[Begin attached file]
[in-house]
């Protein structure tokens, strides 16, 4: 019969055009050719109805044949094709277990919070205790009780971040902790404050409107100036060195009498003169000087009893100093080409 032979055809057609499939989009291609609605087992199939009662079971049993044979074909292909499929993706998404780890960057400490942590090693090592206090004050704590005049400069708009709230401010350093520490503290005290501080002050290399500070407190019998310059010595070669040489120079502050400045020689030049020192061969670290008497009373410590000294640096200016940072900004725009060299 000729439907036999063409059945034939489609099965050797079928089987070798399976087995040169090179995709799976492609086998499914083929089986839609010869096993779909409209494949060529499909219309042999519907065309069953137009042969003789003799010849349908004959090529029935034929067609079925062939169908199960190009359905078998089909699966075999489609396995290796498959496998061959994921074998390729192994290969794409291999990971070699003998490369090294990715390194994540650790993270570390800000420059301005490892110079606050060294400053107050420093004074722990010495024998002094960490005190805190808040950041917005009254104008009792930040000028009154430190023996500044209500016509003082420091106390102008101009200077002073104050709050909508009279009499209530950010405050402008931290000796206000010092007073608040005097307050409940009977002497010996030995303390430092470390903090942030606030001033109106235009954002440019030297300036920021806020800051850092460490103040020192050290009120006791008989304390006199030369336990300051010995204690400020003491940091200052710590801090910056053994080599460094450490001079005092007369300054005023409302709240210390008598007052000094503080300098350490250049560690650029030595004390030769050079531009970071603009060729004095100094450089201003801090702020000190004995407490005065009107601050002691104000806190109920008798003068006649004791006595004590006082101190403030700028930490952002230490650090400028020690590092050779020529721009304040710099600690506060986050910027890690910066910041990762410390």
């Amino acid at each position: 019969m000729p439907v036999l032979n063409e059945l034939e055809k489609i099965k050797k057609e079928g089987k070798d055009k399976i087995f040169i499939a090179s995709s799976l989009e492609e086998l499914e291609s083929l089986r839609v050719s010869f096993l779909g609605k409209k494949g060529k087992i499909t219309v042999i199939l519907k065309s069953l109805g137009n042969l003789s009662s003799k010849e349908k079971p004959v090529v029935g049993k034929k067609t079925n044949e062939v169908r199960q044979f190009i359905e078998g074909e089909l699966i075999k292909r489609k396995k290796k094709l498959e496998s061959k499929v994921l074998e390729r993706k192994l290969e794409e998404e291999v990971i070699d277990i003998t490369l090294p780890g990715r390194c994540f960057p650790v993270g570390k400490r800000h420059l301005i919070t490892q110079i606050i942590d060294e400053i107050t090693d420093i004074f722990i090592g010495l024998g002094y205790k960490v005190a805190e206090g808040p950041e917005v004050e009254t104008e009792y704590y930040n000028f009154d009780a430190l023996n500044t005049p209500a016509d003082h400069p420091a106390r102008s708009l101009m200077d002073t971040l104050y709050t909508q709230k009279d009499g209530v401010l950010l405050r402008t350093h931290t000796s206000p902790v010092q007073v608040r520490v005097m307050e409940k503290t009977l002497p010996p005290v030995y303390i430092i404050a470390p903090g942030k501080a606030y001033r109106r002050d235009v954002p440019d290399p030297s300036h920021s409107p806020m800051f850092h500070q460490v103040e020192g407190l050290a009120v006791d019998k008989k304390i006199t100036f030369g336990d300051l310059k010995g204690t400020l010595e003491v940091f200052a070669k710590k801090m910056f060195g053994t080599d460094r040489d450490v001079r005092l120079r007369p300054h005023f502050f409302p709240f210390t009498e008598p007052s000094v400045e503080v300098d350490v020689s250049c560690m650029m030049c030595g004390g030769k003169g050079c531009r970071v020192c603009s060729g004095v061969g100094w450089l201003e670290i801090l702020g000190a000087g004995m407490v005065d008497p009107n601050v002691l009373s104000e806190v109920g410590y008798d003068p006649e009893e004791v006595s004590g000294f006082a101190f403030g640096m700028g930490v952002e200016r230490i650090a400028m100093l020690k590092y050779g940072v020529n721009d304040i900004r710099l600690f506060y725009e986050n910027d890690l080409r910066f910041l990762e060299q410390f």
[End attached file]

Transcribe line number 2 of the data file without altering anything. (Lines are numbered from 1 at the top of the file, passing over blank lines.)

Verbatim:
């Protein structure tokens, strides 16, 4: 019969055009050719109805044949094709277990919070205790009780971040902790404050409107100036060195009498003169000087009893100093080409 032979055809057609499939989009291609609605087992199939009662079971049993044979074909292909499929993706998404780890960057400490942590090693090592206090004050704590005049400069708009709230401010350093520490503290005290501080002050290399500070407190019998310059010595070669040489120079502050400045020689030049020192061969670290008497009373410590000294640096200016940072900004725009060299 000729439907036999063409059945034939489609099965050797079928089987070798399976087995040169090179995709799976492609086998499914083929089986839609010869096993779909409209494949060529499909219309042999519907065309069953137009042969003789003799010849349908004959090529029935034929067609079925062939169908199960190009359905078998089909699966075999489609396995290796498959496998061959994921074998390729192994290969794409291999990971070699003998490369090294990715390194994540650790993270570390800000420059301005490892110079606050060294400053107050420093004074722990010495024998002094960490005190805190808040950041917005009254104008009792930040000028009154430190023996500044209500016509003082420091106390102008101009200077002073104050709050909508009279009499209530950010405050402008931290000796206000010092007073608040005097307050409940009977002497010996030995303390430092470390903090942030606030001033109106235009954002440019030297300036920021806020800051850092460490103040020192050290009120006791008989304390006199030369336990300051010995204690400020003491940091200052710590801090910056053994080599460094450490001079005092007369300054005023409302709240210390008598007052000094503080300098350490250049560690650029030595004390030769050079531009970071603009060729004095100094450089201003801090702020000190004995407490005065009107601050002691104000806190109920008798003068006649004791006595004590006082101190403030700028930490952002230490650090400028020690590092050779020529721009304040710099600690506060986050910027890690910066910041990762410390």